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Discussion Starter · #1 ·
i am going to give a little talk on the advantages of tbh at me next beeclub meeting. i am prety new at this top bar thing. can anyone give me some key points i can make than i will elaborate on them at the meeting.
 

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Why, if you know so little about TBHs, are you giving a talk about them?
Do you, personally, see any advantages to TBH beekeeping?
 

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Discussion Starter · #3 ·
so far i got price- canmake from scrap wood to any size you want

natural cell size- many benifits

astetics- looks less like a beehive(urban beekeeping)

no supers- less heavy lifting

crush and strain-plenty of harvested wax to use for other projects

cut comb honey- brings more money in some markets
 

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Discussion Starter · #4 ·
well because the president of the club asked me to.....as far as i know i am the only one in the club that even has a clue what a top bar hive is. i know why i want them but i tend to look over some things. i want to get some more input to make shure i dont miss anything.
i am not good at public speeking. i want to make a paper to use. like i said i need key points then i will elaborate on them. thank you mark for your positive assurance in spreading the word about top bar beekeeing. the question is do you mark see any advantages of top bar beekeeping? please share.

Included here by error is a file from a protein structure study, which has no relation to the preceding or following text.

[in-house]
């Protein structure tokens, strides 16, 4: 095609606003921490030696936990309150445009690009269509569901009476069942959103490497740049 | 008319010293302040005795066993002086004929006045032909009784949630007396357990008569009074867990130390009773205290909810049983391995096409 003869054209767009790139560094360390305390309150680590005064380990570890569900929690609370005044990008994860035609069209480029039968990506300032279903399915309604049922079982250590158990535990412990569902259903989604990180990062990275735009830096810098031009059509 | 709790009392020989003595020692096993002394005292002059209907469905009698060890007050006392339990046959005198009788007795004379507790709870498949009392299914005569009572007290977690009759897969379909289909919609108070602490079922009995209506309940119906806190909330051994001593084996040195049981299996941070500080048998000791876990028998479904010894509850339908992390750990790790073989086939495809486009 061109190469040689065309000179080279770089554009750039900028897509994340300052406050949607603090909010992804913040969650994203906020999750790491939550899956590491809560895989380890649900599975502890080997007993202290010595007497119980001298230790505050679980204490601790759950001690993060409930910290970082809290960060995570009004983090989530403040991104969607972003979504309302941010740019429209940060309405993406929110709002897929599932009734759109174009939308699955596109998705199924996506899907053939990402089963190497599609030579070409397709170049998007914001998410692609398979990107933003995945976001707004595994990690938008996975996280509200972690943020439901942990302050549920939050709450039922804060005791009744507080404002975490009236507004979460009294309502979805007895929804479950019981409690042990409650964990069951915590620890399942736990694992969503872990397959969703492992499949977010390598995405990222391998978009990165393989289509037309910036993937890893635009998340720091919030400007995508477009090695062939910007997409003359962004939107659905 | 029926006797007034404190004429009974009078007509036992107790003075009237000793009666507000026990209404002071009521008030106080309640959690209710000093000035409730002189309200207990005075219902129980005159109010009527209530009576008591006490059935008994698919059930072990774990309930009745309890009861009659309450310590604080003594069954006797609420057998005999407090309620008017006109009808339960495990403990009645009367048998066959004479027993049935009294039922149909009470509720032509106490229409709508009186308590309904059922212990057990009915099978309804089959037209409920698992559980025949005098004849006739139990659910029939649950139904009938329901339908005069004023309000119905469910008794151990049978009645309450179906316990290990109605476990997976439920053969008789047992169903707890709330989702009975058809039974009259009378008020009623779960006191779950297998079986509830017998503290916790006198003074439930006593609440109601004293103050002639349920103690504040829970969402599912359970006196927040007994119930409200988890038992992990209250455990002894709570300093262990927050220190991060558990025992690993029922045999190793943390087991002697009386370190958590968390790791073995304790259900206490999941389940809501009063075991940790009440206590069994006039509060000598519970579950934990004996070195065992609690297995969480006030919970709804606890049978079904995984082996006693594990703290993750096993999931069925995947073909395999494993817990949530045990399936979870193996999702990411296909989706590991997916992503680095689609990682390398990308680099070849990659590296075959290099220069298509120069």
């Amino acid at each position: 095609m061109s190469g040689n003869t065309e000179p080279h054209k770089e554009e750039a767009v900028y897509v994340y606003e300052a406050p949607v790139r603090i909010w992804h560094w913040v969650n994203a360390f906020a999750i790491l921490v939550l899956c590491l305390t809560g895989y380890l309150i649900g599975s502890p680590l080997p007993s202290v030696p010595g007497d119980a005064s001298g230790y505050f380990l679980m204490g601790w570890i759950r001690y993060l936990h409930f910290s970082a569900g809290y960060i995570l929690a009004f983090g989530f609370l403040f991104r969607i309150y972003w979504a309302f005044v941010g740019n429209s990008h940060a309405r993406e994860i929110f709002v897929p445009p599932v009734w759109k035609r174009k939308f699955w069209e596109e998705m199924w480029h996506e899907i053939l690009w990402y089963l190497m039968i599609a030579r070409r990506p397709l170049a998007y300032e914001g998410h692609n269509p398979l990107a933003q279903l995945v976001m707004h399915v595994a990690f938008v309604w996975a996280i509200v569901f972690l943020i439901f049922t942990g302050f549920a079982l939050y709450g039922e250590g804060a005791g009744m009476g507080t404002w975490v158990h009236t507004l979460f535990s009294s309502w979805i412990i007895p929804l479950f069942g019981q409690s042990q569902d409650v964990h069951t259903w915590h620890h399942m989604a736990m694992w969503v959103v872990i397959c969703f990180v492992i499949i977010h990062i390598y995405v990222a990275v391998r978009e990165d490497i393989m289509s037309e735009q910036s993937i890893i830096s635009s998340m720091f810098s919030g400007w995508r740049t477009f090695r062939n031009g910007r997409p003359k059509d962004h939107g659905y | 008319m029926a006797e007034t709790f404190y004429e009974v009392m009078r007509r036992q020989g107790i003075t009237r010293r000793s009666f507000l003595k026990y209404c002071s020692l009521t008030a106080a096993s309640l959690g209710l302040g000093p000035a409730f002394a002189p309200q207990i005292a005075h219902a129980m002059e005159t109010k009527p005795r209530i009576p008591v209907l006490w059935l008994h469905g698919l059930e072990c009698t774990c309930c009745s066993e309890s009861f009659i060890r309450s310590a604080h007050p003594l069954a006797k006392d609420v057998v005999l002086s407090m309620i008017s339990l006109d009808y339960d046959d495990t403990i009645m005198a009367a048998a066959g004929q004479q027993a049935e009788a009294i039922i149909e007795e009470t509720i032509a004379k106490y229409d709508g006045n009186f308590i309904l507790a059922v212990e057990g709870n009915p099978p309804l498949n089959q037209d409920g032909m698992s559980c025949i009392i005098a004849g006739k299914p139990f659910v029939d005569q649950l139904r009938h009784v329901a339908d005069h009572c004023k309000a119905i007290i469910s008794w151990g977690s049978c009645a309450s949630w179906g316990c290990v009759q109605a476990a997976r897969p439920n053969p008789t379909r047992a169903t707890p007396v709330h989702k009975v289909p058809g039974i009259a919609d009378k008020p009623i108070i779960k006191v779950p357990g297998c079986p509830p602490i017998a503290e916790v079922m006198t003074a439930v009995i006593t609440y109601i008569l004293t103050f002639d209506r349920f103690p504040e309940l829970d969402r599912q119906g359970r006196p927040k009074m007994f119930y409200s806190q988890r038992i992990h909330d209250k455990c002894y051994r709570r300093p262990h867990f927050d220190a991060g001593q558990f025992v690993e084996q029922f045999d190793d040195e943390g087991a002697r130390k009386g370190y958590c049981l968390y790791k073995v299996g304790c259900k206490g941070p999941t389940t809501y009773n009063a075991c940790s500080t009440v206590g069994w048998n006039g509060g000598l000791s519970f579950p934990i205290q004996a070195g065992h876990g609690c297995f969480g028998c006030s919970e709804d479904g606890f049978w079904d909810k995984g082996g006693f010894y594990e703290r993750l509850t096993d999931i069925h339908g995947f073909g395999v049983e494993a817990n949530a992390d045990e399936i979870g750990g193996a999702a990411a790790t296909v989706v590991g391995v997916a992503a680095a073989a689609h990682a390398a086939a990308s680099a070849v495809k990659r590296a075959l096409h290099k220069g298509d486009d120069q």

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TBHs were conceived as a low or no cost way to keep bees in a primitive way for people without access to manufactured anything. That is there main advantage.
 

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so far i got price- canmake from scrap wood to any size you want
natural cell size- many benifits
astetics- looks less like a beehive(urban beekeeping)
no supers- less heavy lifting
crush and strain-plenty of harvested wax to use for other projects
cut comb honey- brings more money in some markets
- they enable the bees to build comb as they want to build it, without the constraints of foundation and frames

- they enable the beekeeper to see much of what is going on in the hive without having to take it apart: you see real bee behaviour, not the result of what happens when beekeepers open hives

- they are easy and cheap to build, needing little woodworking skill

- you are never dependent on the prices dealers choose to charge for equipment and spares

- they are about the only way people with disabilities can keep bees, as there is no lifting involved

- did I say there was NO LIFTING?

- honey can be harvested without disturbing the bees

- they are very stable (if you incorporate legs) and less likely to be toppled by wind or animals

Will that do for a start? Take a look at my site if you need more...

Good luck with your talk!
 

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Discussion Starter · #7 ·